Before a dazed Sam can leave the club to track down Thurman Munson and deliver his important safety message, Profaci walks up and shoves a wad of bills in his hand. "Elliot wants you to have it," Profaci explains. "You know, bygones and such." Sam hands the money back to Profaci -- no cops for sale here, my Nathan Lane look-a-like friend. Now scamper, or Sam will arrest you for trying to bribe a police officer. While Profaci heads off with his bribing tail between his legs, Hunt sidles over to ask what the matter is. "Your friend just tried to pay me off," Sam complains. "They can't help themselves," Hunt replies, with a these-mobsters-today-what-can-you-do-about-it chuckle. Sam is not amused: "I'd rather burn that money than spend it." "So burn it," Hunt says three times, thanks to the miracle of jump cuts. Anything to avoid offending the mob. And if you do burn it, Sam, make sure it's to the rhythm of "Get It On" since that's what's blasting on the soundtrack now. Well, at least he gets to dance with Annie.
As the cops dance merrily to the sound of old T.Rex, Profaci is reporting to Casso that Sam thinks he's too good for their money. In that case, Casso says, maybe they should go lean on Rose Tyler, since that's precisely what Sam doesn't want them to do. See? That's why you don't throw money back in the face of mobsters, kids. It hurts their feelings. I read it in a Miss Manners column once.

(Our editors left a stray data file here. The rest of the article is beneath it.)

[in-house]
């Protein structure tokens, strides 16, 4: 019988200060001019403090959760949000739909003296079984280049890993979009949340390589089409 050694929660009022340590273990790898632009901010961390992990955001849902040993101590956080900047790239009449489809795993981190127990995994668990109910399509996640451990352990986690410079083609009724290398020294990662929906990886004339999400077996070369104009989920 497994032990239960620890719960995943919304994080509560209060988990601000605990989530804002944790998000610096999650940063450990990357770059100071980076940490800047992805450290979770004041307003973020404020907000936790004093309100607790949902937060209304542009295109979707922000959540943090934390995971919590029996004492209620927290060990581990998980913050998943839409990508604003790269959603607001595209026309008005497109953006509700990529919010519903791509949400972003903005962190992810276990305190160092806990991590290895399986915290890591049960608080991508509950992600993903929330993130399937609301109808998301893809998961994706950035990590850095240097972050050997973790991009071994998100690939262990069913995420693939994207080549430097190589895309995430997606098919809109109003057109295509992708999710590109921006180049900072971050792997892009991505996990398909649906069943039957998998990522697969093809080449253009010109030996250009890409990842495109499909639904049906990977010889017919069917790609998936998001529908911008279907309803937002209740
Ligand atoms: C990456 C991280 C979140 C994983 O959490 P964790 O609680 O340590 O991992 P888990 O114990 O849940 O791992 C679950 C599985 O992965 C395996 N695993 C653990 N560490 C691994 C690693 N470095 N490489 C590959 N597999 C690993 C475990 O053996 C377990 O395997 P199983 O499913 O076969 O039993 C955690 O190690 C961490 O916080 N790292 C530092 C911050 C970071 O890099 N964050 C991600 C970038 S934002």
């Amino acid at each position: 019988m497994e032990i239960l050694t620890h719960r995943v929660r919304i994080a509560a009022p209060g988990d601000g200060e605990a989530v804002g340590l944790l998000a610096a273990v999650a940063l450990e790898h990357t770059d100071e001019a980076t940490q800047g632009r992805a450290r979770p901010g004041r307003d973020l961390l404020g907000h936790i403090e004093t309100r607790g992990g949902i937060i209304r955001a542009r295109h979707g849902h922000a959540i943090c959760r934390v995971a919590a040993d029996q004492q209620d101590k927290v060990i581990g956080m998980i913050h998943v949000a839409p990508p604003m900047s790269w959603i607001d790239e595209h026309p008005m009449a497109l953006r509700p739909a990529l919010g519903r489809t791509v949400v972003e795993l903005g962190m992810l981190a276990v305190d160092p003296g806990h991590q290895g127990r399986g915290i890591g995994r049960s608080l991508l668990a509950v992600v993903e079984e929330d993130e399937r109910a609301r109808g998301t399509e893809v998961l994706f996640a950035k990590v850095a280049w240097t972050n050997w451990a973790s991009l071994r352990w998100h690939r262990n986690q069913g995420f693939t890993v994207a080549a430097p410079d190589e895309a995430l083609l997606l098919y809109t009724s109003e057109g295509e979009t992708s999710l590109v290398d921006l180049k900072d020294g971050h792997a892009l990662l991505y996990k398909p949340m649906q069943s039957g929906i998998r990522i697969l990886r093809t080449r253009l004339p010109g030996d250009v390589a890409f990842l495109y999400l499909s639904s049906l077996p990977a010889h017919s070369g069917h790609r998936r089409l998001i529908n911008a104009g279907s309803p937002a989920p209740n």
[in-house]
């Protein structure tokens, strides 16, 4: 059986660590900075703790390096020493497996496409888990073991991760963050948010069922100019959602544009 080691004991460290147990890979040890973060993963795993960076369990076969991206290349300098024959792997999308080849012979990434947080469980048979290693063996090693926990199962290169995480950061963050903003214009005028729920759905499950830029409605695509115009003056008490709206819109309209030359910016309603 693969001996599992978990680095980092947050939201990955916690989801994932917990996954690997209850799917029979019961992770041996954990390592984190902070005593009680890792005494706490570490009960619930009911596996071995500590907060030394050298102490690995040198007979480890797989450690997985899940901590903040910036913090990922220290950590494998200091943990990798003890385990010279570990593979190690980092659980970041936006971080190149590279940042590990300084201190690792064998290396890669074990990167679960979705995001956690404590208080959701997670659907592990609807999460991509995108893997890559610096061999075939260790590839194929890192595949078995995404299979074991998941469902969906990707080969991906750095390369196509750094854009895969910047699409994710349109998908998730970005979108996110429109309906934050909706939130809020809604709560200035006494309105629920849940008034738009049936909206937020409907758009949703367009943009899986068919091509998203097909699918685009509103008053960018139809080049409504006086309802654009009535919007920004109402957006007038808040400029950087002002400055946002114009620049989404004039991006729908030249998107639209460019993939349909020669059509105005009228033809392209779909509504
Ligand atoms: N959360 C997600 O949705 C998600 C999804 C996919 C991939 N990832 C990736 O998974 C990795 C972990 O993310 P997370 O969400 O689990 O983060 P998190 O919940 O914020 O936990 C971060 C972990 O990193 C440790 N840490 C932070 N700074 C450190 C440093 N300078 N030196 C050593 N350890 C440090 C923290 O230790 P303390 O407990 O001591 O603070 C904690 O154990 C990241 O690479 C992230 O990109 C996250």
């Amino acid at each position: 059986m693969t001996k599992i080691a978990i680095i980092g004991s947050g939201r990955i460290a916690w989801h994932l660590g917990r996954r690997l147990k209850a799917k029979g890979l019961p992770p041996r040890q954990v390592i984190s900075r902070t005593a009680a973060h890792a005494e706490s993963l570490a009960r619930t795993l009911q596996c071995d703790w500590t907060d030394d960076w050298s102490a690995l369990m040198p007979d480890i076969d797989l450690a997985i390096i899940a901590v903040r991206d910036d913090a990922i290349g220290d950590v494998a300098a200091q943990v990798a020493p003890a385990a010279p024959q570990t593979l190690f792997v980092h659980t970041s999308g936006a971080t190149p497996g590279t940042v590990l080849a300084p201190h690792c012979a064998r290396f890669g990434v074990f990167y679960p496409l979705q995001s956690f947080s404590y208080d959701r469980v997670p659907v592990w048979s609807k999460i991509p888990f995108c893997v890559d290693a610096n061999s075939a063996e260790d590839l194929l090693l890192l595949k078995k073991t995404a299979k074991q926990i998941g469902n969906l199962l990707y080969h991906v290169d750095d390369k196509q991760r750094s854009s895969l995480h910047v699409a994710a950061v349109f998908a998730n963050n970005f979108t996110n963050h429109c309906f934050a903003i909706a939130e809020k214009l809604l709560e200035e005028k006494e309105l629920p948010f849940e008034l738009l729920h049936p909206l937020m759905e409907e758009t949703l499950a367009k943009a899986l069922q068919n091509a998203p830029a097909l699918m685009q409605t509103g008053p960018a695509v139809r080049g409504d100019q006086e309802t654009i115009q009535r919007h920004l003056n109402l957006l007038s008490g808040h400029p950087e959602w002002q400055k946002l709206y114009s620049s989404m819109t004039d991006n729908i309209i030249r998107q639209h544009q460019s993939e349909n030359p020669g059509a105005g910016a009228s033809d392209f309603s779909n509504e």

When we return from commercial, Sam is crumpled in a heap on his furniture, still wearing his clothes from the night before. Windy is helping herself to some dairy from the refrigerator. (State of nudity: Partial.) "Rough night?" Windy asks when Sam finally comes to. Sam recounts his no-good-terrible day: saving his mother from a loan shark, crossing paths with Joe Namath and Jim Croce and "some dude in a Nirvana t-shirt," turned down a bribe from the aforementioned loan shark acting on behalf of the local ganglord, and there was that bit about the tiny robot climbing into his ear. Windy focuses on the bit of that recap that you or I might: "Jim Croce?" she says. "Far out!" Don't ever change, Windy. "I mean, what the hell is going on?" Sam continues. "I've got my past, present, and future all dropping in on me this week." Windy nonchalantly notes that this is the sort of thing that happens to her all the time: "You wires got crossed, that's all... different planes of existence between parallel dimensions -- the you now, the you then, the you coming down the pike. Sometimes, your wires get crossed, and your worlds... mix and things don't feel right. Like that time Deep Purple went on The Dating Game." Yeah, no offense, Dr. Windy, but I'm going to stick with the brain trauma-plus-coma diagnosis. Still, I look forward to reading more about your theory in this month's issue of Nature. At any rate, Windy suggests the universe is simply trying to tell Sam that he needs to something -- "help yourself or help someone else or go tell it on the mountain. All three or none of the above. I don't know." I see we've entered into the word salad portion of this conversation. Time, perhaps, to move on.